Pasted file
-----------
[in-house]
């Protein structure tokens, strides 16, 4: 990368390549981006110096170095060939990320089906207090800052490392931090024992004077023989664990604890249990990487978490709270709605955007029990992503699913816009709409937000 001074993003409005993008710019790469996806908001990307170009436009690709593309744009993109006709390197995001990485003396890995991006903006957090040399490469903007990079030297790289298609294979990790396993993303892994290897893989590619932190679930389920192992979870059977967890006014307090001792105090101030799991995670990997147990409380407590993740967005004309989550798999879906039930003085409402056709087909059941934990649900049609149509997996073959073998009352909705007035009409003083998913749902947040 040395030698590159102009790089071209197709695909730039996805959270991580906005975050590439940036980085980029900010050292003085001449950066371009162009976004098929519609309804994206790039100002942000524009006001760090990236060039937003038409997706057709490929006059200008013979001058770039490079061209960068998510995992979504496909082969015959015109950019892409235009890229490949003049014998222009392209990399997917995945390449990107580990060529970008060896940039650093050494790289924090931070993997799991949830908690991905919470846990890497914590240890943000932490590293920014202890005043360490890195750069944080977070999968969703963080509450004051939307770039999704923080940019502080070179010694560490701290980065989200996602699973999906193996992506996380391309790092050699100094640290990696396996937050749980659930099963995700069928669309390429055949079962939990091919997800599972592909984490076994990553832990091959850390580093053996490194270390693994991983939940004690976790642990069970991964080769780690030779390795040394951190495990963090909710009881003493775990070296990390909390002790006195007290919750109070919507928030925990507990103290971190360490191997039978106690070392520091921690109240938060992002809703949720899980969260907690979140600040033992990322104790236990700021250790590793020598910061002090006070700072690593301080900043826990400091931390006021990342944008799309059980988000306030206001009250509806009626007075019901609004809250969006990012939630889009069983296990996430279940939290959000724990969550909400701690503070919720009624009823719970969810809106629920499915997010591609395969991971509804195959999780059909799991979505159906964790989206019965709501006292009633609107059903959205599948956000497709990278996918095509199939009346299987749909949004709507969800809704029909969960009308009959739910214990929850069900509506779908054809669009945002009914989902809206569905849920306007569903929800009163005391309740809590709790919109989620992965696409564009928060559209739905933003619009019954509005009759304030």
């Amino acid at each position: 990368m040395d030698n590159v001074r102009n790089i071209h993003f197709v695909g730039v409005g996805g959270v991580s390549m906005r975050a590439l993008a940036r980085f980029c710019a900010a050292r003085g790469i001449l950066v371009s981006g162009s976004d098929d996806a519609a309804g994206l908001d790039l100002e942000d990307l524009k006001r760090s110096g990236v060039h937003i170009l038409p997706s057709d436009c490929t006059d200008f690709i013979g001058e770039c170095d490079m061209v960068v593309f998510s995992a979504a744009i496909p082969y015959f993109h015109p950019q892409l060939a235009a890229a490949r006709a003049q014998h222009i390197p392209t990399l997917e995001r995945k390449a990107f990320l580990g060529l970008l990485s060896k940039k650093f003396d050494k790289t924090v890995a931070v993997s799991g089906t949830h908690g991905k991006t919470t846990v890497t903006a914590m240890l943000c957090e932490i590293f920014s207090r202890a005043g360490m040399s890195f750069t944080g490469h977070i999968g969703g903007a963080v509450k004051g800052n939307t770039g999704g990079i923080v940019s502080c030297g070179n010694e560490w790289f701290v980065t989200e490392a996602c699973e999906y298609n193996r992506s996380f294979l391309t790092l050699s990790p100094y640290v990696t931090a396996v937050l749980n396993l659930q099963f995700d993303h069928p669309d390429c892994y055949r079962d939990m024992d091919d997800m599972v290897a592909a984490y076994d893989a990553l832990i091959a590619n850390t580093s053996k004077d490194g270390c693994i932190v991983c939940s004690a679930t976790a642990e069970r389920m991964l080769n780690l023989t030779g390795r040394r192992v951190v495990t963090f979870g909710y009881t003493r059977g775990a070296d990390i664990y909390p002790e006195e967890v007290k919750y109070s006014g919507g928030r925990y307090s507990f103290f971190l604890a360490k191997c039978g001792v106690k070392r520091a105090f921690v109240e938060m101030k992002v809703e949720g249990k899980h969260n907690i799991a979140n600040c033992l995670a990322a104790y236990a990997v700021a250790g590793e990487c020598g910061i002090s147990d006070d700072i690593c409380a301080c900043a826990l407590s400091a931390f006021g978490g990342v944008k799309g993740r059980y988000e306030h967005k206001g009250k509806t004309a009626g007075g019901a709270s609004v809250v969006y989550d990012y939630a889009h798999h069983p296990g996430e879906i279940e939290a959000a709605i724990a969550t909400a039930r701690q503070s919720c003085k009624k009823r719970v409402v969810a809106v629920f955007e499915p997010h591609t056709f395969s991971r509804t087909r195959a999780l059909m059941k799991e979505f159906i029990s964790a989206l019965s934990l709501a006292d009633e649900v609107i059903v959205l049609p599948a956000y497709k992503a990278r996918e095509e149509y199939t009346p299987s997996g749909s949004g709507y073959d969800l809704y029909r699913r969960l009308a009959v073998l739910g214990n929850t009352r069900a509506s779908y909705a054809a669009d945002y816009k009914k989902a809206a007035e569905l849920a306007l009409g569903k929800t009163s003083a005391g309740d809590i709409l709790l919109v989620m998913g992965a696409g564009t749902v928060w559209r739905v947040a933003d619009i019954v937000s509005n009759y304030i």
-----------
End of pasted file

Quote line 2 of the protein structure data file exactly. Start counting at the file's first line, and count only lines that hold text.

């Protein structure tokens, strides 16, 4: 990368390549981006110096170095060939990320089906207090800052490392931090024992004077023989664990604890249990990487978490709270709605955007029990992503699913816009709409937000 001074993003409005993008710019790469996806908001990307170009436009690709593309744009993109006709390197995001990485003396890995991006903006957090040399490469903007990079030297790289298609294979990790396993993303892994290897893989590619932190679930389920192992979870059977967890006014307090001792105090101030799991995670990997147990409380407590993740967005004309989550798999879906039930003085409402056709087909059941934990649900049609149509997996073959073998009352909705007035009409003083998913749902947040 040395030698590159102009790089071209197709695909730039996805959270991580906005975050590439940036980085980029900010050292003085001449950066371009162009976004098929519609309804994206790039100002942000524009006001760090990236060039937003038409997706057709490929006059200008013979001058770039490079061209960068998510995992979504496909082969015959015109950019892409235009890229490949003049014998222009392209990399997917995945390449990107580990060529970008060896940039650093050494790289924090931070993997799991949830908690991905919470846990890497914590240890943000932490590293920014202890005043360490890195750069944080977070999968969703963080509450004051939307770039999704923080940019502080070179010694560490701290980065989200996602699973999906193996992506996380391309790092050699100094640290990696396996937050749980659930099963995700069928669309390429055949079962939990091919997800599972592909984490076994990553832990091959850390580093053996490194270390693994991983939940004690976790642990069970991964080769780690030779390795040394951190495990963090909710009881003493775990070296990390909390002790006195007290919750109070919507928030925990507990103290971190360490191997039978106690070392520091921690109240938060992002809703949720899980969260907690979140600040033992990322104790236990700021250790590793020598910061002090006070700072690593301080900043826990400091931390006021990342944008799309059980988000306030206001009250509806009626007075019901609004809250969006990012939630889009069983296990996430279940939290959000724990969550909400701690503070919720009624009823719970969810809106629920499915997010591609395969991971509804195959999780059909799991979505159906964790989206019965709501006292009633609107059903959205599948956000497709990278996918095509199939009346299987749909949004709507969800809704029909969960009308009959739910214990929850069900509506779908054809669009945002009914989902809206569905849920306007569903929800009163005391309740809590709790919109989620992965696409564009928060559209739905933003619009019954509005009759304030």